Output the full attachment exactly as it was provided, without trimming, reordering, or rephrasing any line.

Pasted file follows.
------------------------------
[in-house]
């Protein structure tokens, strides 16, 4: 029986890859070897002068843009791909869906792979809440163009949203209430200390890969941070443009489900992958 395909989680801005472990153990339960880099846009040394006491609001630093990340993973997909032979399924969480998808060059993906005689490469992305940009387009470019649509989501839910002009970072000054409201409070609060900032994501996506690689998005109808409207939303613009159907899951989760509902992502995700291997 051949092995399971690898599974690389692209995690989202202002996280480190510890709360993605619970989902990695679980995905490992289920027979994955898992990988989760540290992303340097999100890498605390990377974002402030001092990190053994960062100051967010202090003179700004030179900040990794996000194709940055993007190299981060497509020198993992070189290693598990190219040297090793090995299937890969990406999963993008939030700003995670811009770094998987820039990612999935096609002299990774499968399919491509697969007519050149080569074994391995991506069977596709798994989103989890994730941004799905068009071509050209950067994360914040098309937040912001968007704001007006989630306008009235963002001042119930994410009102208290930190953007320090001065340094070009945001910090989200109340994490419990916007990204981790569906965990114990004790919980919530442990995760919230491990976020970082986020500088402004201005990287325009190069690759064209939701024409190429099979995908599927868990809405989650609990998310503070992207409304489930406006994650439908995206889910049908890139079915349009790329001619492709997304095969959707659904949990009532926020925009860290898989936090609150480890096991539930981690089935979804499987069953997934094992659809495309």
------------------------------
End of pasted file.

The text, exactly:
[in-house]
């Protein structure tokens, strides 16, 4: 029986890859070897002068843009791909869906792979809440163009949203209430200390890969941070443009489900992958 395909989680801005472990153990339960880099846009040394006491609001630093990340993973997909032979399924969480998808060059993906005689490469992305940009387009470019649509989501839910002009970072000054409201409070609060900032994501996506690689998005109808409207939303613009159907899951989760509902992502995700291997 051949092995399971690898599974690389692209995690989202202002996280480190510890709360993605619970989902990695679980995905490992289920027979994955898992990988989760540290992303340097999100890498605390990377974002402030001092990190053994960062100051967010202090003179700004030179900040990794996000194709940055993007190299981060497509020198993992070189290693598990190219040297090793090995299937890969990406999963993008939030700003995670811009770094998987820039990612999935096609002299990774499968399919491509697969007519050149080569074994391995991506069977596709798994989103989890994730941004799905068009071509050209950067994360914040098309937040912001968007704001007006989630306008009235963002001042119930994410009102208290930190953007320090001065340094070009945001910090989200109340994490419990916007990204981790569906965990114990004790919980919530442990995760919230491990976020970082986020500088402004201005990287325009190069690759064209939701024409190429099979995908599927868990809405989650609990998310503070992207409304489930406006994650439908995206889910049908890139079915349009790329001619492709997304095969959707659904949990009532926020925009860290898989936090609150480890096991539930981690089935979804499987069953997934094992659809495309």